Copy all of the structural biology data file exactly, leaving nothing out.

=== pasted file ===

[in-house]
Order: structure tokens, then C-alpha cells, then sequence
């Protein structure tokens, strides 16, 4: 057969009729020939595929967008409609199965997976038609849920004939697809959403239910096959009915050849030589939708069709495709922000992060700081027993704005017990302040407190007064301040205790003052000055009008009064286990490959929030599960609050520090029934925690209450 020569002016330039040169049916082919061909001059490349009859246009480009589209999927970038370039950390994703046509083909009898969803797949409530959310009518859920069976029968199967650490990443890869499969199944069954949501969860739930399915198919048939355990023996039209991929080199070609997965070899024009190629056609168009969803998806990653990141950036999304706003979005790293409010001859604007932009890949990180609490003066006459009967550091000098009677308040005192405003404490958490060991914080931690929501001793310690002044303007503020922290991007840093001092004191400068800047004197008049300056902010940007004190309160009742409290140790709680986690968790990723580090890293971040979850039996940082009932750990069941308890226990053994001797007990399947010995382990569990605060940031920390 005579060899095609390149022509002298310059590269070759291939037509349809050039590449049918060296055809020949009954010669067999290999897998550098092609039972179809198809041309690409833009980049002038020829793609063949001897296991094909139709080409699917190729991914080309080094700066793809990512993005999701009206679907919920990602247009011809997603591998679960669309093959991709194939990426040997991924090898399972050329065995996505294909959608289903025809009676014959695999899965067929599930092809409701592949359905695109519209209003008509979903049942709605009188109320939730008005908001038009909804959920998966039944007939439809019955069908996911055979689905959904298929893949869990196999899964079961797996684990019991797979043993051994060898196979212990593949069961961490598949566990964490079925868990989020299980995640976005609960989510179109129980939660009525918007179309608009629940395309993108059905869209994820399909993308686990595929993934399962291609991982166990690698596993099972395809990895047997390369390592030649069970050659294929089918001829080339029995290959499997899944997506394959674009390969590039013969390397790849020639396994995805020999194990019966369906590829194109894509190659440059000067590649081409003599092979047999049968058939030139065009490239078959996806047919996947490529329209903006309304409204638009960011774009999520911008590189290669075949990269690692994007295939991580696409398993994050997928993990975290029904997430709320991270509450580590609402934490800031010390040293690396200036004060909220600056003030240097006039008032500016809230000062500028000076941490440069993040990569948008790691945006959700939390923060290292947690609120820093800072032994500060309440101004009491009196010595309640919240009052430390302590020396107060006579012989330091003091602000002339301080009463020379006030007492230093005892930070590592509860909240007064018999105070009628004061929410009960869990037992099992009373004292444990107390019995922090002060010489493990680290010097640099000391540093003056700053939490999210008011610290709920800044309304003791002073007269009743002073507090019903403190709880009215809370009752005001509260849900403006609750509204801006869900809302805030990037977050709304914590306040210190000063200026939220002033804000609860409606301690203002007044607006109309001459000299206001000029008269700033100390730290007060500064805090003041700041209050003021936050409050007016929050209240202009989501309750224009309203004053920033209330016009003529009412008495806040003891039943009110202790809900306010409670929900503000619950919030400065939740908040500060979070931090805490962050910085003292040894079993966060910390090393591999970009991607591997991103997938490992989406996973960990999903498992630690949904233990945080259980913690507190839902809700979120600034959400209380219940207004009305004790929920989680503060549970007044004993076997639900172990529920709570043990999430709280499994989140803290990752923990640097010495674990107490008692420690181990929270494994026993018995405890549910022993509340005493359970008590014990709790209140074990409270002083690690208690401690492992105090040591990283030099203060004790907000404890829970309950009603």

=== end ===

[in-house]
Order: structure tokens, then C-alpha cells, then sequence
């Protein structure tokens, strides 16, 4: 057969009729020939595929967008409609199965997976038609849920004939697809959403239910096959009915050849030589939708069709495709922000992060700081027993704005017990302040407190007064301040205790003052000055009008009064286990490959929030599960609050520090029934925690209450 020569002016330039040169049916082919061909001059490349009859246009480009589209999927970038370039950390994703046509083909009898969803797949409530959310009518859920069976029968199967650490990443890869499969199944069954949501969860739930399915198919048939355990023996039209991929080199070609997965070899024009190629056609168009969803998806990653990141950036999304706003979005790293409010001859604007932009890949990180609490003066006459009967550091000098009677308040005192405003404490958490060991914080931690929501001793310690002044303007503020922290991007840093001092004191400068800047004197008049300056902010940007004190309160009742409290140790709680986690968790990723580090890293971040979850039996940082009932750990069941308890226990053994001797007990399947010995382990569990605060940031920390 005579060899095609390149022509002298310059590269070759291939037509349809050039590449049918060296055809020949009954010669067999290999897998550098092609039972179809198809041309690409833009980049002038020829793609063949001897296991094909139709080409699917190729991914080309080094700066793809990512993005999701009206679907919920990602247009011809997603591998679960669309093959991709194939990426040997991924090898399972050329065995996505294909959608289903025809009676014959695999899965067929599930092809409701592949359905695109519209209003008509979903049942709605009188109320939730008005908001038009909804959920998966039944007939439809019955069908996911055979689905959904298929893949869990196999899964079961797996684990019991797979043993051994060898196979212990593949069961961490598949566990964490079925868990989020299980995640976005609960989510179109129980939660009525918007179309608009629940395309993108059905869209994820399909993308686990595929993934399962291609991982166990690698596993099972395809990895047997390369390592030649069970050659294929089918001829080339029995290959499997899944997506394959674009390969590039013969390397790849020639396994995805020999194990019966369906590829194109894509190659440059000067590649081409003599092979047999049968058939030139065009490239078959996806047919996947490529329209903006309304409204638009960011774009999520911008590189290669075949990269690692994007295939991580696409398993994050997928993990975290029904997430709320991270509450580590609402934490800031010390040293690396200036004060909220600056003030240097006039008032500016809230000062500028000076941490440069993040990569948008790691945006959700939390923060290292947690609120820093800072032994500060309440101004009491009196010595309640919240009052430390302590020396107060006579012989330091003091602000002339301080009463020379006030007492230093005892930070590592509860909240007064018999105070009628004061929410009960869990037992099992009373004292444990107390019995922090002060010489493990680290010097640099000391540093003056700053939490999210008011610290709920800044309304003791002073007269009743002073507090019903403190709880009215809370009752005001509260849900403006609750509204801006869900809302805030990037977050709304914590306040210190000063200026939220002033804000609860409606301690203002007044607006109309001459000299206001000029008269700033100390730290007060500064805090003041700041209050003021936050409050007016929050209240202009989501309750224009309203004053920033209330016009003529009412008495806040003891039943009110202790809900306010409670929900503000619950919030400065939740908040500060979070931090805490962050910085003292040894079993966060910390090393591999970009991607591997991103997938490992989406996973960990999903498992630690949904233990945080259980913690507190839902809700979120600034959400209380219940207004009305004790929920989680503060549970007044004993076997639900172990529920709570043990999430709280499994989140803290990752923990640097010495674990107490008692420690181990929270494994026993018995405890549910022993509340005493359970008590014990709790209140074990409270002083690690208690401690492992105090040591990283030099203060004790907000404890829970309950009603």